In a dream world, nothing external will affect the value of your home. As long as you’ve kept the place in tip-top condition and the market’s on your side, you should have no problem selling at or above the listing price—right?
Just don’t forget about the neighbors.
One bad apple can make selling your home a struggle. Whether their yard looks like something out of “Hoarders,” their home is classified as a biohazard zone by the EPA, or they’re just plain rude, lousy neighbors can throw off a sale. They can even drag down the value of your home by as much as 10%, according to the Appraisal Institute.
Most neighborly disputes don’t have a legal remedy. Your best option: a diplomatic conversation, a smile, and crossed fingers. Sometimes the solution, sadly, is dropping your asking price and getting the hell out of Dodge.
And once in a while, the law does have your back.
Here are three common types of abysmal neighbors—and advice for handling them when your house is on the market.
The neighbor who wants your home
If your neighbors are dreaming of expanding, they might have an eye on your house and no qualms about shooing off competitors. A Realtor® and attorney in Atlanta, GA, Bruce Ailion has dealt with his share of bad neighbors—including a vindictive neighbor desperate to buy.
“Every time someone would pull in to see the home, he would conveniently make himself available to answer questions and eagerly share his story about how the former owners were crack or meth addicts,” he says. “He’d say they dealt drugs from the home, that there were people coming and going at all hours.”
From all the evidence, the neighbor’s story was untrue—but it sure served to scare people away.
How to deal? You could sell the home to your neighbors, but if they expect a neighborly discount (or have turned you off with their poor behavior), you need to sit them down for a frank conversation: They aren’t getting the house. If they continue to frighten potential buyers,consult a lawyer. You may have a case to sue them for slander—but expect the road to success to be bumpy.
The neighbor with a bad attitude
Maybe your neighbor’s just a miserable dude, eager to make you (and the whole block) equally miserable. Ailion recalls one particularly messy dispute over a neighbor who installed a peephole in his side door to spy on another neighbor’s wife. More? He kept animals in the backyard and tossed them trash to eat. Oh, and he also shot his gun in the air while walking down the street.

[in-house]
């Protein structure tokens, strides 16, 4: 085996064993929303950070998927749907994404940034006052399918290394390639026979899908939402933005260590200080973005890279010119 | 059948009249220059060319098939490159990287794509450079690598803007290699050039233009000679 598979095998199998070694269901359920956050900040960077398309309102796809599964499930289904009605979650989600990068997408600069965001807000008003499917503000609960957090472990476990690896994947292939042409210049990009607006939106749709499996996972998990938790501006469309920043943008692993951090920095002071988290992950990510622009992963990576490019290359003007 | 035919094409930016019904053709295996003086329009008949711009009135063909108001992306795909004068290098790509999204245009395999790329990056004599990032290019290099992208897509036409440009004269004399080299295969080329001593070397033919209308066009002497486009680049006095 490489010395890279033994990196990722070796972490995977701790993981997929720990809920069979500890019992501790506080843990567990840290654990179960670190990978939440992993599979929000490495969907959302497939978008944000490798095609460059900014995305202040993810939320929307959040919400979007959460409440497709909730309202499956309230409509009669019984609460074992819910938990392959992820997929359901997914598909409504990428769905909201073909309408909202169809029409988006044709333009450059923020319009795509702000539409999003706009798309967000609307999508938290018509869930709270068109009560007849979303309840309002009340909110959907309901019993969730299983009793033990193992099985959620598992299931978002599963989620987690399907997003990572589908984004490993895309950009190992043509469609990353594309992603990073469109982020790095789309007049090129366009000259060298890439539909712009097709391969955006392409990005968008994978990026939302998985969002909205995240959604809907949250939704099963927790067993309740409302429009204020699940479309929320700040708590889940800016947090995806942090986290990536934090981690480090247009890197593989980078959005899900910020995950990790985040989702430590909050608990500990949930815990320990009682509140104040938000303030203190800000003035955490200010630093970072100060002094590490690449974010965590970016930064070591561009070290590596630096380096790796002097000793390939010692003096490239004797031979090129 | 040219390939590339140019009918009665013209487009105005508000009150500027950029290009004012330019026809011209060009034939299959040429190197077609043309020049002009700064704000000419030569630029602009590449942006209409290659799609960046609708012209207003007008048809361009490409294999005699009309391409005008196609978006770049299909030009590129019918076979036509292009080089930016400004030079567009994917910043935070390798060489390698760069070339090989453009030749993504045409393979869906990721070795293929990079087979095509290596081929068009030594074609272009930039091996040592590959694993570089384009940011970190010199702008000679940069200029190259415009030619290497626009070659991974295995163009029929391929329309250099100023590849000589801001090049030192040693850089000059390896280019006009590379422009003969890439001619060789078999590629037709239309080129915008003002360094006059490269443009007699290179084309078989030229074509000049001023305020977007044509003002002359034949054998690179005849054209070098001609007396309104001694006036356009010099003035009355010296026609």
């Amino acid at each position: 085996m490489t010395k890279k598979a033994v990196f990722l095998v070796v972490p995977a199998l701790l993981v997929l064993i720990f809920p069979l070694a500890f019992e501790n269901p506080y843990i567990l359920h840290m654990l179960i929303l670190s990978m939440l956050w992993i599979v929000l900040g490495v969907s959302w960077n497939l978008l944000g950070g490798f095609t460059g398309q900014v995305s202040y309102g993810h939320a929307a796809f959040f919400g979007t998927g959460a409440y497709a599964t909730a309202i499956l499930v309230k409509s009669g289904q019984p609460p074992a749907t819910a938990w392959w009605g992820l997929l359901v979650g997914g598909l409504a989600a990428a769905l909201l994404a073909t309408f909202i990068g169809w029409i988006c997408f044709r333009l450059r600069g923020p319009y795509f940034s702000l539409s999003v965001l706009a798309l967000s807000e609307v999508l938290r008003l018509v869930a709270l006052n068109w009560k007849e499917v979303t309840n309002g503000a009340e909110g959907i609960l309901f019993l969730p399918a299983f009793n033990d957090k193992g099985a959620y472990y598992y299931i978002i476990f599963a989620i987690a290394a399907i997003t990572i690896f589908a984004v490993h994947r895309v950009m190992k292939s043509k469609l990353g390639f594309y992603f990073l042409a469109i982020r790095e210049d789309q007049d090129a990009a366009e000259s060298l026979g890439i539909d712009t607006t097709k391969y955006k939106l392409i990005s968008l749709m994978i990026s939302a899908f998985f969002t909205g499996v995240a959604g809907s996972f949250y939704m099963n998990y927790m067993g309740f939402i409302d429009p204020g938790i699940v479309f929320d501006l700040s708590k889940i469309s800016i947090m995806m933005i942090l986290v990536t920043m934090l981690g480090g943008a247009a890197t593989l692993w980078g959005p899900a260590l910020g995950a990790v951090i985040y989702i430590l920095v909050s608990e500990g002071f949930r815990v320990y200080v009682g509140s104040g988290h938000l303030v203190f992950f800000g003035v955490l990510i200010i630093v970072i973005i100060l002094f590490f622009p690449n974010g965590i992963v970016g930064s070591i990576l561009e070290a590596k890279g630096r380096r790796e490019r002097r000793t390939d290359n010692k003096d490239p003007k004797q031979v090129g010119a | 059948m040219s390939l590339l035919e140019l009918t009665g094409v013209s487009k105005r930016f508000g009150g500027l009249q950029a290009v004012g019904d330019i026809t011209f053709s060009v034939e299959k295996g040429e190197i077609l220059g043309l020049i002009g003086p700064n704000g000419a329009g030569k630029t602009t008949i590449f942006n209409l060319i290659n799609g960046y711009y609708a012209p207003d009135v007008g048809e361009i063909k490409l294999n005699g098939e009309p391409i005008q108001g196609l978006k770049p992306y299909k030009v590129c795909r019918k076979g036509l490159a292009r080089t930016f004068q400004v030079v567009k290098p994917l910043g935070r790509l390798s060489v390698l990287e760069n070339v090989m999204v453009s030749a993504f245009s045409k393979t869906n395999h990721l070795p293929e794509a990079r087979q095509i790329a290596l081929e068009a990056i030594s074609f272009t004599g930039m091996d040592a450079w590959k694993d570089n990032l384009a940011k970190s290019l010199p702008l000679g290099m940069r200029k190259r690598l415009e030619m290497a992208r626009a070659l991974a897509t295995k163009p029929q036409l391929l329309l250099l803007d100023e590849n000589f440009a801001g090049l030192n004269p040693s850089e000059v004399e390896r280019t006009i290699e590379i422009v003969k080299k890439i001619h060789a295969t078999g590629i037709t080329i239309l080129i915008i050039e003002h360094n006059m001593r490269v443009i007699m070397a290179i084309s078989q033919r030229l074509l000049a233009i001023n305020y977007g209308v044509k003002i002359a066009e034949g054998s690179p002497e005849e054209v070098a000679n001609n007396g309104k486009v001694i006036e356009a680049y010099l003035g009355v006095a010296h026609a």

These less-than-savory attributes made the home a nightmare to sell. Ultimately, Ailion says the owners sold their house to an out-of-state buyer who “did not ask about the neighborhood or why we were selling,” and never bothered to speak with anyone else on the street. Eight months later, the buyer called to request help.
“My advice was to tell him it’s his problem, and to try to get along with his neighbor,” Ailion says.
But hoping your buyer doesn’t do due diligence may not be an option. Lawrence J. Buckfire, a lawyer in Southfield, MI, recommends working with other neighborhood residents to solve the issue—they might be willing to band together to approach them.
Whatever you do, make sure to consult with your agent and attorney about what you need to disclose, especially if you’re dealing with potentially criminal elements, says Edward Smith of NewPoint Law Group in Roseville, CA. This depends on your state, and your Realtor will have more information.
“If the sale goes through, and the neighbor continues to do terrible things to the new owner, they might sue you for failure to disclose a defect,” Smith says.
The neighbor who trashes the neighborhood
Not everyone keeps their property perfectly clean, and you’d be a fool to expect as much—even from good neighbors. But when unkempt becomes unmitigated disaster, selling your home can be a nightmare.
Ailion recalls a property he represented that shared a long driveway with a neighbor and made no effort to make the path look acceptable. Offenses included a border of halved tires; a white painted line denoting the property division; dead, rusting cars; and a flag pole with “one of the largest Confederate flags I have seen.”
Plus, a no trespassing sign “stating: This home is protected by Smith & Wesson.”
But there’s nothing legally objectionable here. You might have a case with the cars or other junk on the property—take photos, document the situation, and get in touch with the municipal or local authorities. But everything else is just bad manners.
“Unfortunately, most neighbor disputes are very difficult to remedy in our legal system,” Smith says. “Most lawsuits involve payment of money damages for tangible harm. Most neighbor disputes are not about money, but trying to correct behavior.”
If you’re dealing with a true problem home—like a house filled with frat bros who like to party 24/7, or worse, a drug den—your first step should be talking with the neighbors and the homeowners association, if possible.
“The association can offer to mow the lawn, clean up debris, or take other necessary action under their by-laws,” Buckfire says.
Unfortunately, sometimes the only answer to a bad neighbor is to drop the price. It’s certainly not fair, but who told you life was fair? At least you won’t have to see a huge Confederate flag every morning when you leave for work.